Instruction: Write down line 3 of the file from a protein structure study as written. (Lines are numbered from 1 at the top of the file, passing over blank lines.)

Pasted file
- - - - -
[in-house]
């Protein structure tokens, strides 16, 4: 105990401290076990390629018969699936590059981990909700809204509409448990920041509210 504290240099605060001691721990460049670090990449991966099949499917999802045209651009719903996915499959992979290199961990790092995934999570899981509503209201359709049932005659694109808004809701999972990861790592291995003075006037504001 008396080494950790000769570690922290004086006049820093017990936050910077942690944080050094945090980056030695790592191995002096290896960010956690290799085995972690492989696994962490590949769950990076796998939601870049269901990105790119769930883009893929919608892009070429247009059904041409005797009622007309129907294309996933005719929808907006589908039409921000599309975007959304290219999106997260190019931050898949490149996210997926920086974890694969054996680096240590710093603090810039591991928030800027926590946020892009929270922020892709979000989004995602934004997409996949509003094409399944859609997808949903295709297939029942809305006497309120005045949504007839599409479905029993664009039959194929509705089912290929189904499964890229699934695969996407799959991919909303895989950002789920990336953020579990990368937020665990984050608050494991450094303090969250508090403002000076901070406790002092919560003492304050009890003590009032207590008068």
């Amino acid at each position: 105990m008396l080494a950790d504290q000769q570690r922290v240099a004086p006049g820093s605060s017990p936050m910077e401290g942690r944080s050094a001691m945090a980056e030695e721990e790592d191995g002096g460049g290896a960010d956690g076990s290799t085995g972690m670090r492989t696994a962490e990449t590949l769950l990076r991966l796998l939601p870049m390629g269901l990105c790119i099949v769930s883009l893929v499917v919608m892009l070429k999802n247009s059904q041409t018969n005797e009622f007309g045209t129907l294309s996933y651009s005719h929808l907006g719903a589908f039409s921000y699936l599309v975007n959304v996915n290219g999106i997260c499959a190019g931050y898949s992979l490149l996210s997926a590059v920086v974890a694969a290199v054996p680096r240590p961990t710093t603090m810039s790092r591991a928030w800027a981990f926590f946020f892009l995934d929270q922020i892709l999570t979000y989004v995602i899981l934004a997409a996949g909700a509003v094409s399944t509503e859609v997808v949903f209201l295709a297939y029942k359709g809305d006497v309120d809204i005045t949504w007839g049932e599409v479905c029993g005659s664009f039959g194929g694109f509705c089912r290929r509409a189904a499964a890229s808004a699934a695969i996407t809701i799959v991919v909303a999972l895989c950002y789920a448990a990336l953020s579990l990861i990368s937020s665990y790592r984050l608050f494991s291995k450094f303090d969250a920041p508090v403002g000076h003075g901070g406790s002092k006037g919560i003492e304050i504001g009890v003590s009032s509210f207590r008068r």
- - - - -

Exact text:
């Amino acid at each position: 105990m008396l080494a950790d504290q000769q570690r922290v240099a004086p006049g820093s605060s017990p936050m910077e401290g942690r944080s050094a001691m945090a980056e030695e721990e790592d191995g002096g460049g290896a960010d956690g076990s290799t085995g972690m670090r492989t696994a962490e990449t590949l769950l990076r991966l796998l939601p870049m390629g269901l990105c790119i099949v769930s883009l893929v499917v919608m892009l070429k999802n247009s059904q041409t018969n005797e009622f007309g045209t129907l294309s996933y651009s005719h929808l907006g719903a589908f039409s921000y699936l599309v975007n959304v996915n290219g999106i997260c499959a190019g931050y898949s992979l490149l996210s997926a590059v920086v974890a694969a290199v054996p680096r240590p961990t710093t603090m810039s790092r591991a928030w800027a981990f926590f946020f892009l995934d929270q922020i892709l999570t979000y989004v995602i899981l934004a997409a996949g909700a509003v094409s399944t509503e859609v997808v949903f209201l295709a297939y029942k359709g809305d006497v309120d809204i005045t949504w007839g049932e599409v479905c029993g005659s664009f039959g194929g694109f509705c089912r290929r509409a189904a499964a890229s808004a699934a695969i996407t809701i799959v991919v909303a999972l895989c950002y789920a448990a990336l953020s579990l990861i990368s937020s665990y790592r984050l608050f494991s291995k450094f303090d969250a920041p508090v403002g000076h003075g901070g406790s002092k006037g919560i003492e304050i504001g009890v003590s009032s509210f207590r008068r």